S hared Mission
Y ou-and-I Mutuality
N imble Membership
E ducative Collaboration
T esting of Claims and Assumptions
O pen Access to Information
P articipatory Decision-Making
I mpartial Distribution of Power
A ccountability for Action
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More details on these 9 elements are set out in: ‘The Synetopia Protocol’.

Monday, 1 August 2016

The Politics of Deranged Generalisation

In an episode of the cop drama, ‘Criminal Minds’, a man lost his wife in a fatal accident which he blamed on someone driving a red sports car. A mixture of grief, anger and instability turned him into a psychopath who embarked on killing a succession of people because each of them drove a red sports car. None of the murder victims had anything to do with the original accident. They were just tragically unlucky to be targeted by a deranged mind who picked them out in connection with an incidental characteristic he had come to attach visceral blame to.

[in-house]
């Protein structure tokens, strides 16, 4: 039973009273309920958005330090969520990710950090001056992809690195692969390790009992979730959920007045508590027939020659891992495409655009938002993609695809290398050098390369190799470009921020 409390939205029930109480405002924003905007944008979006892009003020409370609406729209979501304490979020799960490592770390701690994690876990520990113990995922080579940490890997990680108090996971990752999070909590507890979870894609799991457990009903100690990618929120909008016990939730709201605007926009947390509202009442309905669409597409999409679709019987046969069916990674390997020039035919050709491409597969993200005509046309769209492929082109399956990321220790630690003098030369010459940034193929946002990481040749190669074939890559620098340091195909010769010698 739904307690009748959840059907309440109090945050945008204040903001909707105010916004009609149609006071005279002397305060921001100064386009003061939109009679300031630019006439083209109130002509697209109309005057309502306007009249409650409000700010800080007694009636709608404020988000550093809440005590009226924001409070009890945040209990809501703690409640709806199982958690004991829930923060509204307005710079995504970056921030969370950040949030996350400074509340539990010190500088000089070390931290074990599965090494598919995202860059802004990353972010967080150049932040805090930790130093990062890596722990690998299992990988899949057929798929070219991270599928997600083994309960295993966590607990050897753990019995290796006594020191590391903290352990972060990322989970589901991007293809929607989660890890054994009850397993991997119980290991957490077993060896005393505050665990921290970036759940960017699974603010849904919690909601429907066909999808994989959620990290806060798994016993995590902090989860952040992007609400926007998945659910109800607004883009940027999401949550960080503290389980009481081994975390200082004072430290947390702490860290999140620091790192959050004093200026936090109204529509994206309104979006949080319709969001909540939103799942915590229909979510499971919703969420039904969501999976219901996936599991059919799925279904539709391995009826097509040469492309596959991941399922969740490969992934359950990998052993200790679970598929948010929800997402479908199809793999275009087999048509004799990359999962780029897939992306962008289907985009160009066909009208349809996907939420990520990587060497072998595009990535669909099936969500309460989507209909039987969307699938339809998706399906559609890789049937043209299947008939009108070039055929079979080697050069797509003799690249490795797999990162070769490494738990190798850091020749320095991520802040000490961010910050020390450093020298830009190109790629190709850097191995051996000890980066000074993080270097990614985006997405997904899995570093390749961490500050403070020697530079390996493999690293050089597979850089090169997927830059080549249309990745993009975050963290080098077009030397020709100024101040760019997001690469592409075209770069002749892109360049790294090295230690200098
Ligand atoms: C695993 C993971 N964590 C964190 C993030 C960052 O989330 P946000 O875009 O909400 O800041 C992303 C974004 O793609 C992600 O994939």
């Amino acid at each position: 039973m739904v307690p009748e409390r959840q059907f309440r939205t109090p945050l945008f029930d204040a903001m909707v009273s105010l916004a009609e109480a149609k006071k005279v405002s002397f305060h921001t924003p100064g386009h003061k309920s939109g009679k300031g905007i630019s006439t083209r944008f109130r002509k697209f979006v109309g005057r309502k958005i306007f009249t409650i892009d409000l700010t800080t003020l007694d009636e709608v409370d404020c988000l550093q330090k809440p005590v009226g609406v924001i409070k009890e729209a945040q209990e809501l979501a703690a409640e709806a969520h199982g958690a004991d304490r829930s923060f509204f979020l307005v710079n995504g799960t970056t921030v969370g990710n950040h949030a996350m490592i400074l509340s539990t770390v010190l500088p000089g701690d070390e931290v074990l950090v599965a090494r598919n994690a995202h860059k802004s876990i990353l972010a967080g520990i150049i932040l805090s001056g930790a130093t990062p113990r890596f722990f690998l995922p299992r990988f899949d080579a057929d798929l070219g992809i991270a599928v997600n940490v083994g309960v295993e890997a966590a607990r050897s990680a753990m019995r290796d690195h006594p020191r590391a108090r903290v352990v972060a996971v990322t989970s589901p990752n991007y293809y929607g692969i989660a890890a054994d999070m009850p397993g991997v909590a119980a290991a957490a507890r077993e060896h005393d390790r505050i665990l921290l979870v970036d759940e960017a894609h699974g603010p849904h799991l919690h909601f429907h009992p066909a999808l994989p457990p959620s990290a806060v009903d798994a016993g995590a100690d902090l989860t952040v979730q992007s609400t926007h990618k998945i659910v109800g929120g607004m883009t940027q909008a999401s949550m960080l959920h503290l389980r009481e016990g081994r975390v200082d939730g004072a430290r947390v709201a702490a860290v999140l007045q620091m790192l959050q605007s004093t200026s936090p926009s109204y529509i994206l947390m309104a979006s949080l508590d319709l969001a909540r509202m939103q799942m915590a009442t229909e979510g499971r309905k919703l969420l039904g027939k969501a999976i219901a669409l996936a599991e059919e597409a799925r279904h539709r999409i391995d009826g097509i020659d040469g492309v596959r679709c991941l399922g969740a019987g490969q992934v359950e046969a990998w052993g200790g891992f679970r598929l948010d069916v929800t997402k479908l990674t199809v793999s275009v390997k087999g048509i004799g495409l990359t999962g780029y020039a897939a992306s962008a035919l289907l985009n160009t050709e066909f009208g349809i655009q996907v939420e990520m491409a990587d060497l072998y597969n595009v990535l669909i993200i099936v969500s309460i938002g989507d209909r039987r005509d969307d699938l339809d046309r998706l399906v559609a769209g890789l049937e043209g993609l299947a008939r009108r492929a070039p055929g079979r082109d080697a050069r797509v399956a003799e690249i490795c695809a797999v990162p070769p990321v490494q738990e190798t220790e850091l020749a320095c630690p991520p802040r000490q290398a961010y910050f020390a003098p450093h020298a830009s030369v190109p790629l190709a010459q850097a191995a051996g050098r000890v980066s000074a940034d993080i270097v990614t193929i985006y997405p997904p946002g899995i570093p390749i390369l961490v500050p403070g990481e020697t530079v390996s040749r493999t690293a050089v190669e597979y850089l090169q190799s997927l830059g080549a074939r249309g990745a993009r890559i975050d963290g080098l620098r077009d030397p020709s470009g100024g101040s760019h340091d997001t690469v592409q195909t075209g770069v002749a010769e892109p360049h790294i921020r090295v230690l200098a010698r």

Any viewer can see that the killer was utterly irrational, and whatever sympathy one might feel about the loss of his wife, there could be no tolerance for the deadly danger he posed to other people. But in our society today when, instead of one individual behaving in this deranged manner, we have a large number of people blaming, hating and willing to hurt countless others based on some wholly irrelevant characteristics, we are told they should be respected (unless they claim allegiance to Islam, in which case they will be condemned).

Indeed, a whole industry has sprung up to protect people from “politically correct” criticisms, defend them as upholders of “traditional values”, and encourage them to act without reservation on their prejudices. These people may, as a result of some incident in their past or an unfortunate upbringing, have acquired a deep resentment against an individual or a group of them (e.g., the person(s) may be of a different gender, a particular ethnic group, a certain sexual orientation; have a disability, a low income that has to be supplemented by social security, a need to seek refuge abroad; hold another religious or secular outlook; or speak up for disadvantaged groups). And not only are those harbouring such bitter resentment oblivious as to whether their attitude is remotely justified, they mindlessly project that negative feeling to all individuals who happen to have the characteristics they have come to demonise.